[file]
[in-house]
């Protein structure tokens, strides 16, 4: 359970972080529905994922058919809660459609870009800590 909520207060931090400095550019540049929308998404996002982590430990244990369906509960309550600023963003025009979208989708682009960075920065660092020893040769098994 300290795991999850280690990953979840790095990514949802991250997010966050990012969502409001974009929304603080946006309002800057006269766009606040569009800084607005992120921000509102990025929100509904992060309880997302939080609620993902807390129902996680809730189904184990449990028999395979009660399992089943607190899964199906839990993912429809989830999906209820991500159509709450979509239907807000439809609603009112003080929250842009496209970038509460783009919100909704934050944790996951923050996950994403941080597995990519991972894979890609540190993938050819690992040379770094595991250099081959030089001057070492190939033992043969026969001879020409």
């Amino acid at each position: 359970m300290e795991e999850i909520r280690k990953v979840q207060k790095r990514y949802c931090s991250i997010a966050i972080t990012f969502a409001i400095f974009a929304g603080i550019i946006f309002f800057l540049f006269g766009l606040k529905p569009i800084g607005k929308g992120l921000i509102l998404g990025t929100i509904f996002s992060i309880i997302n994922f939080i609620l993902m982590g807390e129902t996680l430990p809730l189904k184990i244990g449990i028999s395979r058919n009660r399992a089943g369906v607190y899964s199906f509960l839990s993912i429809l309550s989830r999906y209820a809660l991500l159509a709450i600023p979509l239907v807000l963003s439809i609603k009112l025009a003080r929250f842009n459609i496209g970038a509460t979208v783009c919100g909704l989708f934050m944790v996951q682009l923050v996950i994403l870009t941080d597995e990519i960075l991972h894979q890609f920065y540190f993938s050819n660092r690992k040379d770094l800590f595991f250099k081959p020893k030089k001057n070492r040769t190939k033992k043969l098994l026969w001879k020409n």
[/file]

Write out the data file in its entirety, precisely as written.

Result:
[in-house]
């Protein structure tokens, strides 16, 4: 359970972080529905994922058919809660459609870009800590 909520207060931090400095550019540049929308998404996002982590430990244990369906509960309550600023963003025009979208989708682009960075920065660092020893040769098994 300290795991999850280690990953979840790095990514949802991250997010966050990012969502409001974009929304603080946006309002800057006269766009606040569009800084607005992120921000509102990025929100509904992060309880997302939080609620993902807390129902996680809730189904184990449990028999395979009660399992089943607190899964199906839990993912429809989830999906209820991500159509709450979509239907807000439809609603009112003080929250842009496209970038509460783009919100909704934050944790996951923050996950994403941080597995990519991972894979890609540190993938050819690992040379770094595991250099081959030089001057070492190939033992043969026969001879020409």
């Amino acid at each position: 359970m300290e795991e999850i909520r280690k990953v979840q207060k790095r990514y949802c931090s991250i997010a966050i972080t990012f969502a409001i400095f974009a929304g603080i550019i946006f309002f800057l540049f006269g766009l606040k529905p569009i800084g607005k929308g992120l921000i509102l998404g990025t929100i509904f996002s992060i309880i997302n994922f939080i609620l993902m982590g807390e129902t996680l430990p809730l189904k184990i244990g449990i028999s395979r058919n009660r399992a089943g369906v607190y899964s199906f509960l839990s993912i429809l309550s989830r999906y209820a809660l991500l159509a709450i600023p979509l239907v807000l963003s439809i609603k009112l025009a003080r929250f842009n459609i496209g970038a509460t979208v783009c919100g909704l989708f934050m944790v996951q682009l923050v996950i994403l870009t941080d597995e990519i960075l991972h894979q890609f920065y540190f993938s050819n660092r690992k040379d770094l800590f595991f250099k081959p020893k030089k001057n070492r040769t190939k033992k043969l098994l026969w001879k020409n």